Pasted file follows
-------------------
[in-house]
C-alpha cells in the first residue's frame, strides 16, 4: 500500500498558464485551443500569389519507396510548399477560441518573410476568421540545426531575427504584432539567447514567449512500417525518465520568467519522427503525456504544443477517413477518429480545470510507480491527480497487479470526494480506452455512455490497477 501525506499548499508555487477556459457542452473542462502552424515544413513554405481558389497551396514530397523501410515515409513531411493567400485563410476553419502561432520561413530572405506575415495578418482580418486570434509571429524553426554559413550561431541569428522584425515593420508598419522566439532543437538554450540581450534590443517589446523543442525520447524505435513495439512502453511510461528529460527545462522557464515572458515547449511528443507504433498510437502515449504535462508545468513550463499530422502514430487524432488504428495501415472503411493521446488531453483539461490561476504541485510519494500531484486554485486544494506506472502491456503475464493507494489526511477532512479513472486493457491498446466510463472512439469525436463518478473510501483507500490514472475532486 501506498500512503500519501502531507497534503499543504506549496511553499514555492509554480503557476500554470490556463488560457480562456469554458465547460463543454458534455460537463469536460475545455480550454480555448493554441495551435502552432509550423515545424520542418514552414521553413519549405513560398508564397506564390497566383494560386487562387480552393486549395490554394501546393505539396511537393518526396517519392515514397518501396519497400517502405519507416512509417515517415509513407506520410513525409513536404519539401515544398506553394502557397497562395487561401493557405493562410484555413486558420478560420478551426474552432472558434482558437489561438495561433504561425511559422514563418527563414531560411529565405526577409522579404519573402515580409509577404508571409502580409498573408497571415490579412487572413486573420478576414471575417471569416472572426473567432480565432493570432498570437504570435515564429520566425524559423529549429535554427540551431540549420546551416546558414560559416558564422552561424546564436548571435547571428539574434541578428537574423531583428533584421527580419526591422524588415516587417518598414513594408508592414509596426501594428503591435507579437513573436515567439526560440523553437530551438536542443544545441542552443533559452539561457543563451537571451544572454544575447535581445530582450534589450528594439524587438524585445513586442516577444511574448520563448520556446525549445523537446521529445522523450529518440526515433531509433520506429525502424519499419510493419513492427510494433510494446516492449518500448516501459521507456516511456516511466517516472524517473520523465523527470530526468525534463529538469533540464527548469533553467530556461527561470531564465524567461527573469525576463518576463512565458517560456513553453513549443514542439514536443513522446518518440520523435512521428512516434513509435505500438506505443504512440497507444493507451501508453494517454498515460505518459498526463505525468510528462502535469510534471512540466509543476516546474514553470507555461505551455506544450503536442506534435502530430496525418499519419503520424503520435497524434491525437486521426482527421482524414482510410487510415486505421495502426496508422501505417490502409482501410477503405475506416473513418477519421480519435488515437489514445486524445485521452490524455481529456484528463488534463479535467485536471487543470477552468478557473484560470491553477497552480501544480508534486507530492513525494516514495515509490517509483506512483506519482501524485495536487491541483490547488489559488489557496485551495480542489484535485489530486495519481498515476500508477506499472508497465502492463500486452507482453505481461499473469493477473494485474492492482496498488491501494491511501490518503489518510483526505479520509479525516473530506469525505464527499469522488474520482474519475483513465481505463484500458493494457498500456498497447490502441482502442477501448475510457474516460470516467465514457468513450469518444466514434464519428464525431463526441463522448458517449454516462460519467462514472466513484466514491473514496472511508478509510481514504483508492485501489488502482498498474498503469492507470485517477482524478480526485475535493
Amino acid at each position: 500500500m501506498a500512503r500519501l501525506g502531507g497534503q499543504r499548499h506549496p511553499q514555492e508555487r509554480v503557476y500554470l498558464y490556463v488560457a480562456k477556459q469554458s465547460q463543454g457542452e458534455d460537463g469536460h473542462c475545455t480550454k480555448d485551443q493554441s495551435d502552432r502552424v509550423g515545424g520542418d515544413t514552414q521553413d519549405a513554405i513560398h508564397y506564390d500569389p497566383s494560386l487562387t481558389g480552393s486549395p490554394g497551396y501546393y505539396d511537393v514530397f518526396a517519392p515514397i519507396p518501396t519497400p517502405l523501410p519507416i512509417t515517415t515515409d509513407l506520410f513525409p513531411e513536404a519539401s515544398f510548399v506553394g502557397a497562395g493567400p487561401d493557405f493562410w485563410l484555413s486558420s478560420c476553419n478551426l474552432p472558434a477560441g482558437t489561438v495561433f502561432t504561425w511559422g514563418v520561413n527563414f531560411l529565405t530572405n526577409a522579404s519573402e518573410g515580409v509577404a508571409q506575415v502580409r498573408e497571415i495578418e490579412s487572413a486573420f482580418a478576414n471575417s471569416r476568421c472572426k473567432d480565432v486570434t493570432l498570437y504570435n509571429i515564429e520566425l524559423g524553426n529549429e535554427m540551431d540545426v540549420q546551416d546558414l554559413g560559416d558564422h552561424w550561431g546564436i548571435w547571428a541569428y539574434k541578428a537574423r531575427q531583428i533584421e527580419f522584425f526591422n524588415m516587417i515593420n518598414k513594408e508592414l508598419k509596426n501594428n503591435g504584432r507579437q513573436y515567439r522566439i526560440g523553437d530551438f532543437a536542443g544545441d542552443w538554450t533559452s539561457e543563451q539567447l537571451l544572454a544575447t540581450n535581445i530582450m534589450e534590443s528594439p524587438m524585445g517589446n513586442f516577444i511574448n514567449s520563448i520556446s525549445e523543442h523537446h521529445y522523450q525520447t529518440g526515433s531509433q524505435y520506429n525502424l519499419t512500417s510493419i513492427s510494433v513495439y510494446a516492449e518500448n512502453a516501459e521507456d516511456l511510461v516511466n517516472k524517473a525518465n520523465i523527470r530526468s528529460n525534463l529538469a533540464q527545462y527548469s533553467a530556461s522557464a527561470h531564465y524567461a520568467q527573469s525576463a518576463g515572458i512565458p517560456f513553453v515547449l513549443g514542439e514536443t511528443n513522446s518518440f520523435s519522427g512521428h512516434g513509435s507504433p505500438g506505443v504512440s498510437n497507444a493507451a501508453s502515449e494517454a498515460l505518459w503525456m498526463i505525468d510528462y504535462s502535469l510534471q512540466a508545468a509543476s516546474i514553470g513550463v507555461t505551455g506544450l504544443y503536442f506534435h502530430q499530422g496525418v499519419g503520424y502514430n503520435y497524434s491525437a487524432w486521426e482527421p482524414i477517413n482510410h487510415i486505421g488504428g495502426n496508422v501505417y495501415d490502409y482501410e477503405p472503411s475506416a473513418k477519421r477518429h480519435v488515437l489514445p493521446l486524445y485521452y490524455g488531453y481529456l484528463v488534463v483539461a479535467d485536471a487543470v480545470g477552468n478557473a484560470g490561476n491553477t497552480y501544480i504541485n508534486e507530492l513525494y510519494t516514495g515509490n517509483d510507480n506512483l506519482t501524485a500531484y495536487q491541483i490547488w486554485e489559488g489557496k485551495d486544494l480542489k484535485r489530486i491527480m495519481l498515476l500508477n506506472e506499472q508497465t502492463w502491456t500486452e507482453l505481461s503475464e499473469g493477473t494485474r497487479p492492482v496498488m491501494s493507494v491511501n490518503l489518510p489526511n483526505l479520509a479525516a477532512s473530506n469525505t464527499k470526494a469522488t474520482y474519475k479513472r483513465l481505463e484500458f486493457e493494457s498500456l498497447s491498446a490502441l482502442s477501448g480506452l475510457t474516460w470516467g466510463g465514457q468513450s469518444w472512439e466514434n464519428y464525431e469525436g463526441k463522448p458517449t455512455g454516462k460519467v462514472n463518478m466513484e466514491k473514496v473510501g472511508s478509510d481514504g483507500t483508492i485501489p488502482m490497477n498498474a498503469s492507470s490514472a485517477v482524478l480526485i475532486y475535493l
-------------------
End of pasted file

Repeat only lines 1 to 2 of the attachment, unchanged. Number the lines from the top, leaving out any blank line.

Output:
[in-house]
C-alpha cells in the first residue's frame, strides 16, 4: 500500500498558464485551443500569389519507396510548399477560441518573410476568421540545426531575427504584432539567447514567449512500417525518465520568467519522427503525456504544443477517413477518429480545470510507480491527480497487479470526494480506452455512455490497477 501525506499548499508555487477556459457542452473542462502552424515544413513554405481558389497551396514530397523501410515515409513531411493567400485563410476553419502561432520561413530572405506575415495578418482580418486570434509571429524553426554559413550561431541569428522584425515593420508598419522566439532543437538554450540581450534590443517589446523543442525520447524505435513495439512502453511510461528529460527545462522557464515572458515547449511528443507504433498510437502515449504535462508545468513550463499530422502514430487524432488504428495501415472503411493521446488531453483539461490561476504541485510519494500531484486554485486544494506506472502491456503475464493507494489526511477532512479513472486493457491498446466510463472512439469525436463518478473510501483507500490514472475532486 501506498500512503500519501502531507497534503499543504506549496511553499514555492509554480503557476500554470490556463488560457480562456469554458465547460463543454458534455460537463469536460475545455480550454480555448493554441495551435502552432509550423515545424520542418514552414521553413519549405513560398508564397506564390497566383494560386487562387480552393486549395490554394501546393505539396511537393518526396517519392515514397518501396519497400517502405519507416512509417515517415509513407506520410513525409513536404519539401515544398506553394502557397497562395487561401493557405493562410484555413486558420478560420478551426474552432472558434482558437489561438495561433504561425511559422514563418527563414531560411529565405526577409522579404519573402515580409509577404508571409502580409498573408497571415490579412487572413486573420478576414471575417471569416472572426473567432480565432493570432498570437504570435515564429520566425524559423529549429535554427540551431540549420546551416546558414560559416558564422552561424546564436548571435547571428539574434541578428537574423531583428533584421527580419526591422524588415516587417518598414513594408508592414509596426501594428503591435507579437513573436515567439526560440523553437530551438536542443544545441542552443533559452539561457543563451537571451544572454544575447535581445530582450534589450528594439524587438524585445513586442516577444511574448520563448520556446525549445523537446521529445522523450529518440526515433531509433520506429525502424519499419510493419513492427510494433510494446516492449518500448516501459521507456516511456516511466517516472524517473520523465523527470530526468525534463529538469533540464527548469533553467530556461527561470531564465524567461527573469525576463518576463512565458517560456513553453513549443514542439514536443513522446518518440520523435512521428512516434513509435505500438506505443504512440497507444493507451501508453494517454498515460505518459498526463505525468510528462502535469510534471512540466509543476516546474514553470507555461505551455506544450503536442506534435502530430496525418499519419503520424503520435497524434491525437486521426482527421482524414482510410487510415486505421495502426496508422501505417490502409482501410477503405475506416473513418477519421480519435488515437489514445486524445485521452490524455481529456484528463488534463479535467485536471487543470477552468478557473484560470491553477497552480501544480508534486507530492513525494516514495515509490517509483506512483506519482501524485495536487491541483490547488489559488489557496485551495480542489484535485489530486495519481498515476500508477506499472508497465502492463500486452507482453505481461499473469493477473494485474492492482496498488491501494491511501490518503489518510483526505479520509479525516473530506469525505464527499469522488474520482474519475483513465481505463484500458493494457498500456498497447490502441482502442477501448475510457474516460470516467465514457468513450469518444466514434464519428464525431463526441463522448458517449454516462460519467462514472466513484466514491473514496472511508478509510481514504483508492485501489488502482498498474498503469492507470485517477482524478480526485475535493